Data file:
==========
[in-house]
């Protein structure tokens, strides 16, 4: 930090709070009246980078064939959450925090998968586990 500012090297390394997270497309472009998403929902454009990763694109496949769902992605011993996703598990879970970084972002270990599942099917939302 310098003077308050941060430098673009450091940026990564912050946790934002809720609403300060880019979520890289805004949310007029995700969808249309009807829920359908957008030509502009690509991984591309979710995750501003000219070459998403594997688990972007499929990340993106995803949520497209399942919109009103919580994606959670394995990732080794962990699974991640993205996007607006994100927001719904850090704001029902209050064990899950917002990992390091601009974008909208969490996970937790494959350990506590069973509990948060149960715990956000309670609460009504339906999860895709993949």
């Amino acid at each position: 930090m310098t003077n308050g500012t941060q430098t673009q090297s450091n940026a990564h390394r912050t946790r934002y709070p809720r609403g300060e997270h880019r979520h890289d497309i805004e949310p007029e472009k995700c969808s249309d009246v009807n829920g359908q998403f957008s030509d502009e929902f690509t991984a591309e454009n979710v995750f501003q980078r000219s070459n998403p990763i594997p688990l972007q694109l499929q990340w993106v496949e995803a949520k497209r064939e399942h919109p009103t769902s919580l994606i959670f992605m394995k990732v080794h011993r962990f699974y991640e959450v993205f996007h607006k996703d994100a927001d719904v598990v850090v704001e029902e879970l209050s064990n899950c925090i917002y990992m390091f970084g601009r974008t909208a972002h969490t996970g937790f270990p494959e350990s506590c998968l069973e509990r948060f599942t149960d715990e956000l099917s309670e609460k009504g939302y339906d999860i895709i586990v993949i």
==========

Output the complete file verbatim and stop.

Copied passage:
[in-house]
């Protein structure tokens, strides 16, 4: 930090709070009246980078064939959450925090998968586990 500012090297390394997270497309472009998403929902454009990763694109496949769902992605011993996703598990879970970084972002270990599942099917939302 310098003077308050941060430098673009450091940026990564912050946790934002809720609403300060880019979520890289805004949310007029995700969808249309009807829920359908957008030509502009690509991984591309979710995750501003000219070459998403594997688990972007499929990340993106995803949520497209399942919109009103919580994606959670394995990732080794962990699974991640993205996007607006994100927001719904850090704001029902209050064990899950917002990992390091601009974008909208969490996970937790494959350990506590069973509990948060149960715990956000309670609460009504339906999860895709993949």
């Amino acid at each position: 930090m310098t003077n308050g500012t941060q430098t673009q090297s450091n940026a990564h390394r912050t946790r934002y709070p809720r609403g300060e997270h880019r979520h890289d497309i805004e949310p007029e472009k995700c969808s249309d009246v009807n829920g359908q998403f957008s030509d502009e929902f690509t991984a591309e454009n979710v995750f501003q980078r000219s070459n998403p990763i594997p688990l972007q694109l499929q990340w993106v496949e995803a949520k497209r064939e399942h919109p009103t769902s919580l994606i959670f992605m394995k990732v080794h011993r962990f699974y991640e959450v993205f996007h607006k996703d994100a927001d719904v598990v850090v704001e029902e879970l209050s064990n899950c925090i917002y990992m390091f970084g601009r974008t909208a972002h969490t996970g937790f270990p494959e350990s506590c998968l069973e509990r948060f599942t149960d715990e956000l099917s309670e609460k009504g939302y339906d999860i895709i586990v993949i």